Brewster and Co-Workers Explained:
A point of connection? Well-being, the veteran identity and older adults.
Reference: Brewster, L., McWage, B., & Clark, S. J. A. (2020). A point of connection? Well-being, the veteran identity and older adults. Ageing and Society, 1-22. https://eprints.lancs.ac.uk/id/eprint/142506/1/veterans_paper_1_accepted_2020_01_27.pdf
What were the research aims?
- To explore experiences of well-being in a particular older adult community: those who have served in the armed forces
- To identify how veteran identity serves to affect wellbeing and facilitate social connection
How was the problem approached?
- 27 male participants, 3 female participants; aged between 68-99 years old and 16 reported having a disability.
- Participants had enlisted voluntarily, been conscripted or undertaken national service. This service had been conducted in wartime and peacetime (including nuclear testing on Christmas Island)
- Semi-structured interview approach, 60-120mins in length; framed around themes relating to military experience, comradeship and returning home
- Questions included asking about life before joining the military, and experiences during service
- Audio recorded and transcribed
- Analysis was conducted using a data-driven constant comparison approach; themes were developed from the data.
What did they find?
- Three themes were identified: experiences of loneliness, fictive kinship and importance of the use of military visual culture in the role of maintaining a point of connection and identifying others with shared experiences
- Post-military service identity of being a veteran connected them to a community that went beyond association with specific experiences
- Veteran identity was considered to be related to the idea that joining the military was a “transformative experience” which changed a person, affecting their identity long after leaving the forces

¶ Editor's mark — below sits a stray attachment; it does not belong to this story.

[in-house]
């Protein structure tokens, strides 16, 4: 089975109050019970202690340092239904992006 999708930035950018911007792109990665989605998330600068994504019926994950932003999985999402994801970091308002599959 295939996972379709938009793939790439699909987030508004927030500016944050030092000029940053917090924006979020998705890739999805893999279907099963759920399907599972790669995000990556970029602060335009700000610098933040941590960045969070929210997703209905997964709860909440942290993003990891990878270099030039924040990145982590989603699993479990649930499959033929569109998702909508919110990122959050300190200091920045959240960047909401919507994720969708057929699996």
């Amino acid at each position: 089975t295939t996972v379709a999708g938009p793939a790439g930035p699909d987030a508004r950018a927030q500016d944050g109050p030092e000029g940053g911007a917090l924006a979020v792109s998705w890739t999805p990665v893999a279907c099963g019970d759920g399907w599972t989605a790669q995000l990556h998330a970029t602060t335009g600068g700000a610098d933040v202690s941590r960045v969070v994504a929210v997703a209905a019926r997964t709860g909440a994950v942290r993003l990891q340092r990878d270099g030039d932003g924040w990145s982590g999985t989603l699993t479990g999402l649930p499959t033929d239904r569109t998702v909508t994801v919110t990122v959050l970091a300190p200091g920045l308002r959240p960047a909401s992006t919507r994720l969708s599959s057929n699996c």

- Acceptance of a veteran identity was related to increasing age and the need to share their stories before they were lost
Loneliness and social isolation
- Few spoke directly about feeling socially isolated or experiencing feelings of loneliness; instead, emphasis was placed on friends dying, attending funerals and the difficulty in talking to those who had not served in the military
- Talking and sharing stories helps to reduce the feeling of loneliness and increase social connections.
- Ex-service colleagues considered important; military service led to friendships that could stand the absence over time.
- Telling stories of military experience allowed a bond to be maintained and friendships preserved
- A common bond of service is shared – the veteran community would look after each other in times of need. Even in death, the bonds of service meant they would pay respect and recognise you as a member of the family
- Social networking helped maintain connections
- Use of humour, teasing and banter – only for use by the veterans, civilians are not welcome to join in
Military visual culture
- HM Armed Forces Veterans’ Lapel Badge (launched in 2004) identified as a confirmatory power that connects veterans.
- Informal networks formed by wearing the badge – helped veterans to identify those who had served among older veterans, open up conversation and maintain fictive kinship
- Created a form of social support and acted as a visible symbol of their service – allowing them to feel part of a community
How did the researchers interpret their results?
- The importance of sharing one’s military experience allows a veteran to give their life meaning and purpose.
- Helping other veterans and being part of a community was considered to be positive.
- Reporting oneself as a “veteran” led to older adults’ “othering” themselves and placed them outside of the civilian community – leading to feelings of loneliness
- Older veterans expressed a specific need to connect with other veterans to ensure a feeling of belonging.
- Stories of service allowed a bond to be formed to strength relationships and create fictive kin relationships
- The veterans badge and use of social media were used to create new relationships among the veteran community.
- Although the sharing of stories was important for the immediate veteran community, these stories actually reflected the feeling of being alienated from family and friends who had not served.
- Interventions often use professional staff to deliver support, however there may be a role for informal peer support as veterans agree with the idea that only other veterans can understand their experiences
Who did this research?This paper used data from an on-going research project funded by HM Treasury Aged Veterans Fund, administer by the Royal British Legion.
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